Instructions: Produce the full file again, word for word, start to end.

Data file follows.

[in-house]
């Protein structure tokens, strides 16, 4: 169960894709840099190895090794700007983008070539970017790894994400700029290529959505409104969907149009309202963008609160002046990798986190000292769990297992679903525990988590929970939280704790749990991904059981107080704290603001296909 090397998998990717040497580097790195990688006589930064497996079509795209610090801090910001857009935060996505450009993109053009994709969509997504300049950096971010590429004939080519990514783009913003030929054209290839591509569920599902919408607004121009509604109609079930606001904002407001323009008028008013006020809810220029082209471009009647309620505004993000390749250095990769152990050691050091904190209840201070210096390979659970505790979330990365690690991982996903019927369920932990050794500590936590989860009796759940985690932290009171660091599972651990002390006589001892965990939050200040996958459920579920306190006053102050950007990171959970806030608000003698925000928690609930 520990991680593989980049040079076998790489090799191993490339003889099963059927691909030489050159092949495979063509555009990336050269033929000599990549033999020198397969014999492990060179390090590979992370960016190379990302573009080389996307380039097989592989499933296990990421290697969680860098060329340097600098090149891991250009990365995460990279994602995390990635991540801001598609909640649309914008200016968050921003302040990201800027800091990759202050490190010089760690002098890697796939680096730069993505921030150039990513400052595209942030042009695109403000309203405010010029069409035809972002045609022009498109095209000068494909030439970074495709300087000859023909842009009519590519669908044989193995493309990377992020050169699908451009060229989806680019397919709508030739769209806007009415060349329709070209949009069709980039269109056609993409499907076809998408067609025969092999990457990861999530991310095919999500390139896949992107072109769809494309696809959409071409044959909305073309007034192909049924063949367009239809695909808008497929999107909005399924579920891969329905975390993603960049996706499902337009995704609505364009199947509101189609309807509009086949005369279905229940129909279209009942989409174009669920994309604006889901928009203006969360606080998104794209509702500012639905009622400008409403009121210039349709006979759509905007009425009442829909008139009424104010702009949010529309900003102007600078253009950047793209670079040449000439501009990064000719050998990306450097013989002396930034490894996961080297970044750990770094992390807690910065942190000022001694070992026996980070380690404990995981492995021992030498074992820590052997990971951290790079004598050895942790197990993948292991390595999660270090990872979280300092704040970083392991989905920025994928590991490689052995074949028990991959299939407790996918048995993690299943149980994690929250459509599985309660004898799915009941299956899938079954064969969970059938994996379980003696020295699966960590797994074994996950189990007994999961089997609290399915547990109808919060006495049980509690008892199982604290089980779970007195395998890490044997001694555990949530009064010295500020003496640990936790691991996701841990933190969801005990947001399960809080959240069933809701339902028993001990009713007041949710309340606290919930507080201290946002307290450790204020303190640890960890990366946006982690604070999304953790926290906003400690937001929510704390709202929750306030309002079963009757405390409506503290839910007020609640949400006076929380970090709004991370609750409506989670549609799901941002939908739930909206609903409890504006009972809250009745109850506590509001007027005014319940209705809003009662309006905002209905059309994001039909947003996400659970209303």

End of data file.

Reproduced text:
[in-house]
């Protein structure tokens, strides 16, 4: 169960894709840099190895090794700007983008070539970017790894994400700029290529959505409104969907149009309202963008609160002046990798986190000292769990297992679903525990988590929970939280704790749990991904059981107080704290603001296909 090397998998990717040497580097790195990688006589930064497996079509795209610090801090910001857009935060996505450009993109053009994709969509997504300049950096971010590429004939080519990514783009913003030929054209290839591509569920599902919408607004121009509604109609079930606001904002407001323009008028008013006020809810220029082209471009009647309620505004993000390749250095990769152990050691050091904190209840201070210096390979659970505790979330990365690690991982996903019927369920932990050794500590936590989860009796759940985690932290009171660091599972651990002390006589001892965990939050200040996958459920579920306190006053102050950007990171959970806030608000003698925000928690609930 520990991680593989980049040079076998790489090799191993490339003889099963059927691909030489050159092949495979063509555009990336050269033929000599990549033999020198397969014999492990060179390090590979992370960016190379990302573009080389996307380039097989592989499933296990990421290697969680860098060329340097600098090149891991250009990365995460990279994602995390990635991540801001598609909640649309914008200016968050921003302040990201800027800091990759202050490190010089760690002098890697796939680096730069993505921030150039990513400052595209942030042009695109403000309203405010010029069409035809972002045609022009498109095209000068494909030439970074495709300087000859023909842009009519590519669908044989193995493309990377992020050169699908451009060229989806680019397919709508030739769209806007009415060349329709070209949009069709980039269109056609993409499907076809998408067609025969092999990457990861999530991310095919999500390139896949992107072109769809494309696809959409071409044959909305073309007034192909049924063949367009239809695909808008497929999107909005399924579920891969329905975390993603960049996706499902337009995704609505364009199947509101189609309807509009086949005369279905229940129909279209009942989409174009669920994309604006889901928009203006969360606080998104794209509702500012639905009622400008409403009121210039349709006979759509905007009425009442829909008139009424104010702009949010529309900003102007600078253009950047793209670079040449000439501009990064000719050998990306450097013989002396930034490894996961080297970044750990770094992390807690910065942190000022001694070992026996980070380690404990995981492995021992030498074992820590052997990971951290790079004598050895942790197990993948292991390595999660270090990872979280300092704040970083392991989905920025994928590991490689052995074949028990991959299939407790996918048995993690299943149980994690929250459509599985309660004898799915009941299956899938079954064969969970059938994996379980003696020295699966960590797994074994996950189990007994999961089997609290399915547990109808919060006495049980509690008892199982604290089980779970007195395998890490044997001694555990949530009064010295500020003496640990936790691991996701841990933190969801005990947001399960809080959240069933809701339902028993001990009713007041949710309340606290919930507080201290946002307290450790204020303190640890960890990366946006982690604070999304953790926290906003400690937001929510704390709202929750306030309002079963009757405390409506503290839910007020609640949400006076929380970090709004991370609750409506989670549609799901941002939908739930909206609903409890504006009972809250009745109850506590509001007027005014319940209705809003009662309006905002209905059309994001039909947003996400659970209303």